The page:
[Unicode]  Technical Reports

[UTC Committee draft] Unicode Standard Annex #34   L2/05-074


Version 4.1.0 - draft
Authors Asmus Freytag (asmus@unicode.org), Mark Davis (mark@example.com)
Date 2004-11-16
This Version http://www.unicode.org/reports/tr34/tr34-2.html
Previous Version http://www.unicode.org/reports/tr34/tr34-1.html
Latest Version http://www.unicode.org/reports/tr34/
Tracking Number 2d1


This report defines named sequences of Unicode Characters


This document is a proposed draft of a Unicode Standard Annex. Publication does not imply endorsement by the Unicode Consortium. This is a draft document which may be updated, replaced, or superseded by other documents at any time. This is not a stable document; it is inappropriate to cite this document as other than a work in progress.

A Unicode Standard Annex (UAX) forms an integral part of the Unicode Standard, but is published as a separate document. The Unicode Standard may require conformance to normative content in a Unicode Standard Annex, if so specified in the Conformance chapter of that version of the Unicode Standard. The version number of a UAX document corresponds to the version number of the Unicode Standard at the last point that the UAX document was updated.

Please submit corrigenda and other comments with the online reporting form [Feedback]. Related information that is useful in understanding this document is found in the References. For the latest version of the Unicode Standard see [Unicode]. For a list of current Unicode Technical Reports see [Reports]. For more information about versions of the Unicode Standard, see [Versions].

[Note to reviewers: significant changes to  the content and organization of this text may occur between versions of this draft.]


  1. Overview
  2. Notation  
  3. Conformance  
  4. Names  
  5. Data File  

1 Overview

This annex specifies sequences of characters that may be treated as single units, either in particular types of processing, in reference by standards, in listing of repertoires (such as for fonts or keyboards), or in communicating with users.  [Not covered in UTC: Ken says: NOT to cover repertoires. Indicate relation to 10646]

Some standards, notably those developed by ISO/IEC JTC1/SC2 have a long standing tradition of using the formal name of a character as the means to identify corresponding characters across standards. With Unicode as the universal character set, this practice has largely given way to using the code point in Unicode as the unique identifier. However, some standards contain entities or characters that are mapped to a sequence of characters rather than to a single Unicode code point. In these instances it is convenient to have a name for the sequence.

Here are examples of such characters, and their representation as a sequence of code points.

Table 1 Examples of Named Sequences
Appearance Code Points Name Notes on Usage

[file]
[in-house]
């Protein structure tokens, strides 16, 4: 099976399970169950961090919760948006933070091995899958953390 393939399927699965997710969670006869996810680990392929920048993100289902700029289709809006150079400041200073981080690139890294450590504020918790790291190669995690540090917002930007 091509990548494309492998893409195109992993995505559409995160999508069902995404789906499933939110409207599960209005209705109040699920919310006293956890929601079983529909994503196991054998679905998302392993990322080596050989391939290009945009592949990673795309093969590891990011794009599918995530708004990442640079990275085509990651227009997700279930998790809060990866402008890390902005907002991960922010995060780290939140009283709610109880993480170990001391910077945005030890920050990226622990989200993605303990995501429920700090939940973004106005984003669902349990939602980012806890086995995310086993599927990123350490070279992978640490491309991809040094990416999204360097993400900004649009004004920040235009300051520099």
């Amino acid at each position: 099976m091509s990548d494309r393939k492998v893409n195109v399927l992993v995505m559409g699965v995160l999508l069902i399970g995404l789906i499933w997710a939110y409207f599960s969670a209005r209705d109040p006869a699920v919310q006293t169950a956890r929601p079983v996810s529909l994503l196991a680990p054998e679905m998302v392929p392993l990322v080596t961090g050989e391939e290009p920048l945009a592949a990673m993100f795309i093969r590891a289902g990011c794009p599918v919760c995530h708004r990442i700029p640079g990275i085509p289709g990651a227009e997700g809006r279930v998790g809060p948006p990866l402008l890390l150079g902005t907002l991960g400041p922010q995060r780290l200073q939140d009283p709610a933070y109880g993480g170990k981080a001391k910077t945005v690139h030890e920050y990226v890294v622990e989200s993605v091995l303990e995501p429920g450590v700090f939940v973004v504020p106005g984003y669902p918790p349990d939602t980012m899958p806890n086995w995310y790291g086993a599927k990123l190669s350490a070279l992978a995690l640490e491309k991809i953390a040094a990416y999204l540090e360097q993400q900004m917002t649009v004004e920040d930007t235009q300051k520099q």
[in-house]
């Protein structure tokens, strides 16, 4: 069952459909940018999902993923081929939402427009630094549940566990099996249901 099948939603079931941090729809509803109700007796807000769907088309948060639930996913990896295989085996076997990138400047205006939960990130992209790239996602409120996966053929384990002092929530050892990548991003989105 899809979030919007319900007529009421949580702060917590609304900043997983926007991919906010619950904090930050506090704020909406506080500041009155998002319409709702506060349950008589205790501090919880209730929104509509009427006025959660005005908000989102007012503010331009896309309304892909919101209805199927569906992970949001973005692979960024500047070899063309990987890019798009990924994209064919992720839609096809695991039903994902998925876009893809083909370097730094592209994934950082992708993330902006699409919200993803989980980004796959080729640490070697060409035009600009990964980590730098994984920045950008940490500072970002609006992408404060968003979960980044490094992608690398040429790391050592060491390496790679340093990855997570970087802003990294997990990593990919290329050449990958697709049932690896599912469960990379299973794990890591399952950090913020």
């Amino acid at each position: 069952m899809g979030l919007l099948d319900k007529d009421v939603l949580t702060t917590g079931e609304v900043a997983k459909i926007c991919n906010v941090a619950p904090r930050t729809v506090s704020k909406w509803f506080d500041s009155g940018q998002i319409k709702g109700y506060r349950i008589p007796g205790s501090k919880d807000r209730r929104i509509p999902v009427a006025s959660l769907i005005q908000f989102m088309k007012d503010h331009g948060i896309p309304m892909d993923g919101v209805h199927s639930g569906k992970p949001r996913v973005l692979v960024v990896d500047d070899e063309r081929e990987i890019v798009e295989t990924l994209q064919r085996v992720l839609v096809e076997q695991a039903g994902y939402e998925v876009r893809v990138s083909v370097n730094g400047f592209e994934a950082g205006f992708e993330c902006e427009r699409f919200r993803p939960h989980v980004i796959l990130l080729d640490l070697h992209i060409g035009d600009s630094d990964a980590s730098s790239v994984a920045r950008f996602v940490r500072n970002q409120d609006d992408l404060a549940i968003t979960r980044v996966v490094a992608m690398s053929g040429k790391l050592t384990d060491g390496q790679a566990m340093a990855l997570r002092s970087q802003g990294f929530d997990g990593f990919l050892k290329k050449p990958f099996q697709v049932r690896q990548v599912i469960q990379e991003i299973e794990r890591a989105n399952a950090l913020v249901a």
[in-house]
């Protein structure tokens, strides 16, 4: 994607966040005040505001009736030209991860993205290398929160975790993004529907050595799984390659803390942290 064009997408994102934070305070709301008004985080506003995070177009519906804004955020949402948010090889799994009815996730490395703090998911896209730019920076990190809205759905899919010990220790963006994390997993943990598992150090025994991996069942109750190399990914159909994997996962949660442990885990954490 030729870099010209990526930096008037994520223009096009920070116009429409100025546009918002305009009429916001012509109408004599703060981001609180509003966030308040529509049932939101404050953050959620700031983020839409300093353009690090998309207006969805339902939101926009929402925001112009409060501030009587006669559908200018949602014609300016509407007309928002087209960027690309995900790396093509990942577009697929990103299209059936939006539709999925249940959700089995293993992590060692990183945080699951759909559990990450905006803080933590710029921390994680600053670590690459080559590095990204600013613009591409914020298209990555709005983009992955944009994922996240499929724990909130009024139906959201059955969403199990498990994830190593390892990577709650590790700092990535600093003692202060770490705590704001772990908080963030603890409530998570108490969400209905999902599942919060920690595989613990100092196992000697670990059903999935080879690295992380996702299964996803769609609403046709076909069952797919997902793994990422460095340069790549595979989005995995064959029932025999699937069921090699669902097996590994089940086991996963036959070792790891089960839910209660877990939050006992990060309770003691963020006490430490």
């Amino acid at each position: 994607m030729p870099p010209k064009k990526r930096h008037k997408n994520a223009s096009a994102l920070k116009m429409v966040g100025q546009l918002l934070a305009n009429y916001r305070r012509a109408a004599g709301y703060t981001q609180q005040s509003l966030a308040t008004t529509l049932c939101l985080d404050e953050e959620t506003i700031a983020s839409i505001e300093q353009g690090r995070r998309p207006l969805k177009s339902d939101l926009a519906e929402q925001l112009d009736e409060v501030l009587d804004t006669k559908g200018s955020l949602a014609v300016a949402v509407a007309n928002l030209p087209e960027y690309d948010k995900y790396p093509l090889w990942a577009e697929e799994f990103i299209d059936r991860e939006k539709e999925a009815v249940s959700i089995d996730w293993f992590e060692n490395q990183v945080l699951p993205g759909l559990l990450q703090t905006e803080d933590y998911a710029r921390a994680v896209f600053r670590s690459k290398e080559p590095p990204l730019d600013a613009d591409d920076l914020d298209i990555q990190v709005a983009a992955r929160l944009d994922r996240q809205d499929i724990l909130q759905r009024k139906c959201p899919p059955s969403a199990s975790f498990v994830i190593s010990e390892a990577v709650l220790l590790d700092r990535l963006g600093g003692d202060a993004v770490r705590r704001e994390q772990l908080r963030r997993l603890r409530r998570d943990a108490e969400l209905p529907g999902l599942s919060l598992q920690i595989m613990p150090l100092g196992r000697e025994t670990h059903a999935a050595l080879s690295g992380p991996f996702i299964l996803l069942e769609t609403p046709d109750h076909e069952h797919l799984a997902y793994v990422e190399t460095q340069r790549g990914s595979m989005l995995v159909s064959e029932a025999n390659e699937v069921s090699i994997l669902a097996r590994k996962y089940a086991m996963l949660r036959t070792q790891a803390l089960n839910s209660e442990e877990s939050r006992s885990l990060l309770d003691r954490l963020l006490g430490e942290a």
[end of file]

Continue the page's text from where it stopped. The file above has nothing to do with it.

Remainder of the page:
00E1 0328   Lithuanian
0069 0307 0301
<glyph> 02E5 02E9 modifier letter extra-high extra-low contour tone bar  
30C8 309A   Ainu in kana transcription
17BB,17C6 17BB 17C6 khmer vowel sign srak om  
17B6,17C6 17B6 17C6 khmer vowel sign srak am  
17D2,1780 17D2 1780 khmer consonant sign coeng ka  

While all combinations of accents and base characters are can be encoded in Unicode, not all combinations are required for a particular purpose and only some may be supported. Named sequences are useful in these contexts as a shorthand to refer to a specific sequence. However, while many sequences of characters get special treatment that varies by language, such as sequences of characters that are collated as a single unit, not all such sequences necessarily need to be named.

[Note to reviewers: The status of standardized variations needs to be evaluated in the context of the introduction of named sequences. Many variation sequences, but not all, were introduced for mapping purposes and the corresponding entities in other standards are named there.]

[Clarify why variation selectors are not here. Ken to supply text].

2 Notation

[Specification: Common specification - with options, noting the informal convention]

USI specification

USI := <>

USI := < { UID, {SP} }* UID* >

UID :=  {{U|u}+}(xxxx | xxxxx | xxxxxx)

        |   {U-|u-}xxxxxxxx

x := '0', '1', '2', '3', '4', '5', '6', '7', '8', '9', 'A', 'B', 'C', 'D', 'E', 'F'

Named character sequences must include at least two characters.

For example:


In some contexts sequences are sometimes referred to in shorthand forms that can easily be related to standard USI notation. For example the Unicode Character Database files tend to omit the '<', '>', and ','. so that sequences are

        | { UID SPACE } + UID

Such a relaxed format does not make a distinction between notation for a sequence and a character. That distinction is based on the number of UIDs.

The standard notation for a sequence of more than one character is defined by the Unicode Standard (see Section 0.3, Notational Conventions in [Unicode]) as


where HHHH is a sequence of four to six upper case hexadecimal digits, optionally preceded by "U+". The sequence is enclosed by "<"  and ">" and items are separated by commas, optionally followed by spaces. When discussing sequences, [Unicode] occasionally uses an informal format, where the code positions are replaced by short names, or the angle brackets omitted, as long as the meaning is clear in context.